No red carpet for this actor in New York - Baltimore Post-ExaminerBaltimore Post-Examiner

No red carpet for this actor in New York

It’s been brought to my attention that actors in our ability to charm and deceive you into believing we’re someone else, have also managed to mislead you about our own real lives.

Being an actor doesn’t mean you walk the red carpet while your parents pay your rent.  It’s a scraping sort of lifestyle and one that takes a particular kind of person – the kind of person that hears about how hard it’s going to be from their family, friends, teller, grocery store check out girl, postman, and dog – and still decides to do it.

Some might call this masochism and maybe on some of the hard days, they’d be right, but I’d say the artist character can be broken down into a few certain qualities, which, mixed with determination, will keep you from starving and living in a box on the street (like your postman suggested when he provided you with the box).

Now, I could give you some raw necessary qualities like courage (meaning you have a dream and are following it), support (eventually you need your family to stop asking if you’d rather be in medical school and ask you how the audition went), and charisma (which means making friends with everyone and remembering their names – particularly the “little people’s names” – because, well, you’re a little person, too, and eventually these little people you meet will be big man bosses and you’ll want them to make you a big man boss, too).

Jana being Jana. What else?

But I know you’re really wondering about the money.  The financial break down.  The scraping.  The surviving.  You’re wondering: How does this actually work?  Are you really a starving artist or do you have back up?  Do you really workand audition?  Where’s the money really coming from?  Let’s get real:

It’s hard.  This is the hardest part of the artist dream.  You have your sights set on a goal, but you have to make a living doing something else in order to achieve that goal.  If that sounds counterintuitive, it’s because it is.  The day job can be so time consuming and so energy sucking, it’s a wonder to me that anyone actually becomes an actor sometimes.

After I graduated from Syracuse University with a BFA in Drama, I moved back home (I know lame) and worked as a grocer in an organic grocery store (possibly lamer) for six months to save up money.  It was slow, thankless (lame) work, and it almost turned me into a vegan, but it also allowed me to move to NYC with enough bucks in the bank to pay my broker’s fee, put a deposit down on my apartment, cover my first month’s rent, and tide me over to the next month while I searched for a job.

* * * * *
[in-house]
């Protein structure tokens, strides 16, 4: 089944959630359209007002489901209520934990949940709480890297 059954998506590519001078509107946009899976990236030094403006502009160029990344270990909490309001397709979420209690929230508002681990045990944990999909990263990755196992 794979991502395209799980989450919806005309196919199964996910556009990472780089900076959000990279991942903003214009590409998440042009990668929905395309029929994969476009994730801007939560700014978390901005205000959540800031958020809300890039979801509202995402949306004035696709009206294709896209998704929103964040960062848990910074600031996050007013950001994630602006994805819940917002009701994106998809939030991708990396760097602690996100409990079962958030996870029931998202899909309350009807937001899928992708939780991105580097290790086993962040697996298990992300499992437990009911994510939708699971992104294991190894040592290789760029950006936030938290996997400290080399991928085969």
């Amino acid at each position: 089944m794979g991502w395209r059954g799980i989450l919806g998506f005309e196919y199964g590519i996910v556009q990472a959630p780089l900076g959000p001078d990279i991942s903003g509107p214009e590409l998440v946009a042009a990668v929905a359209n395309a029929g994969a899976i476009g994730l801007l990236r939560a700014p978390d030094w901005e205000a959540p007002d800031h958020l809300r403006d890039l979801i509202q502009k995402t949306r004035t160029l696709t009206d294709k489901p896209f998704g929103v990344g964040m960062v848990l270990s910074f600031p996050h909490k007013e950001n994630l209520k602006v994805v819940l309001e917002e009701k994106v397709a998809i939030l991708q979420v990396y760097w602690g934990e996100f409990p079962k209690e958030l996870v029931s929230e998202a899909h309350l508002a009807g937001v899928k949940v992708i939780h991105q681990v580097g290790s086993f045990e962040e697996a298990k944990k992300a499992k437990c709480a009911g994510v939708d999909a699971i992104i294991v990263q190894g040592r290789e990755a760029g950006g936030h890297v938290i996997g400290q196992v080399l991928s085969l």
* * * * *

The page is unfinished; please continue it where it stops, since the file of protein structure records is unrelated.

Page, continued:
The actual job came in the form of the Siren.  Working at the Starbucks next to Columbia University meant cleaning toilets, witnessing a drug hand off, eating too many pastries, and closing the store at 3am – all while fueling my coffee addiction (it’s the new cocaine).

Then came the tutoring job, marketing outreach job, and office assistant job.  When that got to be too much, I dropped Starbucks and picked up a hostessing-turned-cocktail waitressing job and added in some childcare of the weekends (just for fun, of course).

It paid all my bills.

It also meant it was hard to get out of bed with a coherent thought in the morning and even after I’d had my coffee, I still wasn’t sure where I was supposed to be that day or what I was supposed to be doing… Was this office or restaurant day?  And where’s my lucky audition scarf?  Ugh, the audition was yesterday?!  I missed it!  To quote 30 Rock’s Liz Lemon, “Blurg!”

It’s hard.  It’s a balancing act.  Eventually, you learn to let go of a couple of the day jobs and get by on a little less.  You start discovering the 99 cent pizza places and $3 Margaritas.  You drink less coffee.  You have coherent thoughts and you go on more auditions or make more of your own theater.

When does this magical transition occur?  Slowly and gradually as you start to realize that madness isn’t worth the money and that making coffee isn’t what you came to NYC to do.

It’s scary to let go, but you stay afloat and you’re happier.

Now, I would be a liar if I didn’t say my parents are rock stars and pay for the cheap Megabus ticket home anytime I need a visit.  But I always make sure to maximize on that time at home and get a good DC audition out of it.

The postman is right.  It is hard.  And it is straining, but the saying doesn’t lie when it says, “less is more.”  And you can survive on less to gain more as an actor in the city.


About the author

Jana Stambaugh

Jana (it rhymes with “banana” or “anna”) is an artist from Clarksville, Maryland. Growing up her parents always told her to “be whatever you want to be.” Seeing as she has come from three generations of doctors, she obviously became an artist. As an actor, she has performed internationally Off-Broadway, and locally to the Baltimore/DC area. Favorite roles include Juliet, Ariel, and Caliban. Jana is the Founder of Red Connect Online, a social media marketing company that creates customized advertising campaigns for small businesses. You can listen to her podcast, Confessions of a Closet Christian, on the E-Squared Media Network. You can also follow her on Twitter (@Jana_Stambaugh) and friend her on Facebook. Contact the author.
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